"We observed lengthy delays and poor monitoring putting patients at serious risk of harm. We were particularly concerned about how long people were waiting to be admitted onto medical wards and by the absence of effective processes to prioritise patients for treatment based on their conditions.
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â€œThere werenâ€™t always the right number of staff with the right skills and training, to treat people effectively or keep them safe in the trustâ€™s emergency departments and on medical wards."
Mr Baker praised the efforts of frontline staff, and noted that while leadership had been rated 'inadequate' and the trust was rated overall as 'requires improvement', it had been rated 'good' for being caring.
Mr Warburton was replaced by interim chief executive Sir David Dalton, and Liverpool University Hospitals NHS Foundation Trust highlighted that it had also appointed a new medical director and chief nurse since the inspection.
Speaking in response to the report yesterday, Sir David said: "As a new senior leadership team, we accept the CQC's inspection findings and are working closely with them to respond to, and address, the issues identified in their report.
"The report is very clear that responsibility lies with the Trustâ€™s senior management and ineffective systems and processes, which have not enabled staff to achieve the high-quality of care I know they are committed to delivering.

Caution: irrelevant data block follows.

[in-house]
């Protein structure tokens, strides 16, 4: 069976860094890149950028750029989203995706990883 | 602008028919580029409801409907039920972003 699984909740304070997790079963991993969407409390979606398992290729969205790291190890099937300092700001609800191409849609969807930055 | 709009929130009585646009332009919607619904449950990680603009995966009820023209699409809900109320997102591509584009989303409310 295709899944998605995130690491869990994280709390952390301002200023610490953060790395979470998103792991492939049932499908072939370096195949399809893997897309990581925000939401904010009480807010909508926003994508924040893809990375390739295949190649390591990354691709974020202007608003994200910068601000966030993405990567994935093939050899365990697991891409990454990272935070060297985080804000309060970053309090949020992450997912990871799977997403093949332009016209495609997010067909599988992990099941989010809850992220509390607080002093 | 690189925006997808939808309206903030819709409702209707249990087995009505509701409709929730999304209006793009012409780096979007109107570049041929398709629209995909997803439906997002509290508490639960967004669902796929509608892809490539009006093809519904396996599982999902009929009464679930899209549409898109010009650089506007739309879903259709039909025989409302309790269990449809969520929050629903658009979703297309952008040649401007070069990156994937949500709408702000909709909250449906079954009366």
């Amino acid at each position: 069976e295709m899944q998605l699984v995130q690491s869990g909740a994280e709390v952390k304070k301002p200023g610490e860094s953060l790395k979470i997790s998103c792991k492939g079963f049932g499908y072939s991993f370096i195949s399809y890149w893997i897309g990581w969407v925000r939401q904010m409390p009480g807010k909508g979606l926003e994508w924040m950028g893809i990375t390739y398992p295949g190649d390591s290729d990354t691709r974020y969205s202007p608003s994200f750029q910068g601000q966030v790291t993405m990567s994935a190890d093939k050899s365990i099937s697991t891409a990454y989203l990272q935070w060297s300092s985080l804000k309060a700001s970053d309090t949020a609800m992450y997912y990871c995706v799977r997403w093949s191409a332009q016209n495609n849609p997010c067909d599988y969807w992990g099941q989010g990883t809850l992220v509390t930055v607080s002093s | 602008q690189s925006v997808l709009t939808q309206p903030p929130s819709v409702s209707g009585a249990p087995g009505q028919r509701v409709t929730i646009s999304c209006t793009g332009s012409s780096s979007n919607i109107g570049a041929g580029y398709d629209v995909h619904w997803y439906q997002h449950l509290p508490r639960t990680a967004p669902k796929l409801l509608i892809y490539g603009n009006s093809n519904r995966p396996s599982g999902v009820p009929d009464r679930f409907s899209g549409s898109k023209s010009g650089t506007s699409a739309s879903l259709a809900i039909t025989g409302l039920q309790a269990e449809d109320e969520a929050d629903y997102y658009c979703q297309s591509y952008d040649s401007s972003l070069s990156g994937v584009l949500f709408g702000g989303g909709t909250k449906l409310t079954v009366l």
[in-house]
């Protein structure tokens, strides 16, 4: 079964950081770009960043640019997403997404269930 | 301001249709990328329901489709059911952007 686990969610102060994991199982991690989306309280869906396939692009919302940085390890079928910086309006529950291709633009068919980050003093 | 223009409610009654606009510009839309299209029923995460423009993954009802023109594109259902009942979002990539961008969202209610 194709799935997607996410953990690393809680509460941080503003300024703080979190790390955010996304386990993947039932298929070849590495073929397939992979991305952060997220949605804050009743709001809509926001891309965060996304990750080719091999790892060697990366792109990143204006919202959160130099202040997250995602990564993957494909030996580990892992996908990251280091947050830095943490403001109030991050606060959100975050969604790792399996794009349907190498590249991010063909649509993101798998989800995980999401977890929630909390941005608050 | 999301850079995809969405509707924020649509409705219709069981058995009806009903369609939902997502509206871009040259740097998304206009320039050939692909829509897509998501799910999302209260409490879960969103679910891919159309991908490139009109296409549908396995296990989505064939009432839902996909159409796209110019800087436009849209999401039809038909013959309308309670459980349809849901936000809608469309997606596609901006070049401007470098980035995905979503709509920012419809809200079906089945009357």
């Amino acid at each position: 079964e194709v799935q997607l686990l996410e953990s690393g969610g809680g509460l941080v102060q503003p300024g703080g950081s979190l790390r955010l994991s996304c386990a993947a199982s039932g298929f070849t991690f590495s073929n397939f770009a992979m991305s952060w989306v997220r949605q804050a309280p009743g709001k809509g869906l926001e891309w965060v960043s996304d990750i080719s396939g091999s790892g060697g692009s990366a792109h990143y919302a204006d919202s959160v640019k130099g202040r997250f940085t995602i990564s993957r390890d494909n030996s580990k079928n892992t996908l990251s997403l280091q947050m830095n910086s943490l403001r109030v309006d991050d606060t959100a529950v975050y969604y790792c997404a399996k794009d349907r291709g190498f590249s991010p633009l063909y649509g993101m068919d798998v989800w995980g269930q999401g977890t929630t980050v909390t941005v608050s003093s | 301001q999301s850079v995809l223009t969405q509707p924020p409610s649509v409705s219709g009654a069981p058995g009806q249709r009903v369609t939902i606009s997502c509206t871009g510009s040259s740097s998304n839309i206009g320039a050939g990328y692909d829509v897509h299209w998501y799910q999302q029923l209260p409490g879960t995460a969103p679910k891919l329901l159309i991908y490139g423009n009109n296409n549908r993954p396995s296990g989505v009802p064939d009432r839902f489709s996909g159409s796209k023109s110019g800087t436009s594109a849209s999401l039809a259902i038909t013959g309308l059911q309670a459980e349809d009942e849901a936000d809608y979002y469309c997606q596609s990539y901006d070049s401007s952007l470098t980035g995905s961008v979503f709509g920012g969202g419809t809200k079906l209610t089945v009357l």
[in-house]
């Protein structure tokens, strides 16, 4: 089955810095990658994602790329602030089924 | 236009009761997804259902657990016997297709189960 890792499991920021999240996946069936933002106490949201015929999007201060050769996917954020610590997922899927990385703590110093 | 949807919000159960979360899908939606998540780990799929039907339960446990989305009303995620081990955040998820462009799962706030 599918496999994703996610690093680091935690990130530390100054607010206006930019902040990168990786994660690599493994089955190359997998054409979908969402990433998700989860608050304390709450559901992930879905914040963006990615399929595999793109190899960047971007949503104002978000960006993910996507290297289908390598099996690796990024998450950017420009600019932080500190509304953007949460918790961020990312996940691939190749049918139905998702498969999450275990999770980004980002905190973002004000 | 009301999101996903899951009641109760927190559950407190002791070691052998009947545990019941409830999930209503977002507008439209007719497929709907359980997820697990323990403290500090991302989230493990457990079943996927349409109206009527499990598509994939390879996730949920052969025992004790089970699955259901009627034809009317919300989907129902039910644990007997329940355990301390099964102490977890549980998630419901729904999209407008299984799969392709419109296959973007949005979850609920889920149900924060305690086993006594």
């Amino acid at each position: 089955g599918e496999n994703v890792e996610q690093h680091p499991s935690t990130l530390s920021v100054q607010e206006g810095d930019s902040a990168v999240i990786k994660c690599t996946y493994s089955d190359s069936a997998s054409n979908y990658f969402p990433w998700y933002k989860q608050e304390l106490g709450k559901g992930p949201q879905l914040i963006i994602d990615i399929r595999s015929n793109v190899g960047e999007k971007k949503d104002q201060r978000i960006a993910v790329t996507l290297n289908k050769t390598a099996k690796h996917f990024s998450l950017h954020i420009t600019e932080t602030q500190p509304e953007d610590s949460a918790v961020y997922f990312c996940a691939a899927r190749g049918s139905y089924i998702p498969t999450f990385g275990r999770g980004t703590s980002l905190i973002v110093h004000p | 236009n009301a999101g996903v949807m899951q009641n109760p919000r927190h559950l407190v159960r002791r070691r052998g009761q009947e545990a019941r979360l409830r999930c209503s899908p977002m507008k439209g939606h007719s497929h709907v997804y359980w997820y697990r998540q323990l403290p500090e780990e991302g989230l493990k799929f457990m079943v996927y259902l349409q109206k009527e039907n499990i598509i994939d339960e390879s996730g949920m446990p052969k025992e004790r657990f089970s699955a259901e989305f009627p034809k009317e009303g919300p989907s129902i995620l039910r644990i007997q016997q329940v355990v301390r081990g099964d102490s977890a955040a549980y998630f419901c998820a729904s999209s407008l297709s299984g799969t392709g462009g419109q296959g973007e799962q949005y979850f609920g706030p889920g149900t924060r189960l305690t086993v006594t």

"We are proud that the inspectors repeatedly noted the kindness and compassion shown by our staff when caring for patients. In the short time I have been at the Trust I have been struck by the dedication and passion of our staff, who want to do their very best for our patients.
"Working together we have taken immediate action to ensure that patients are safe and cared for appropriately.
"Our improvement journey has already started with considerable work being undertaken across the Trust to implement the necessary changes to our ways of working to raise the standards of the quality of care."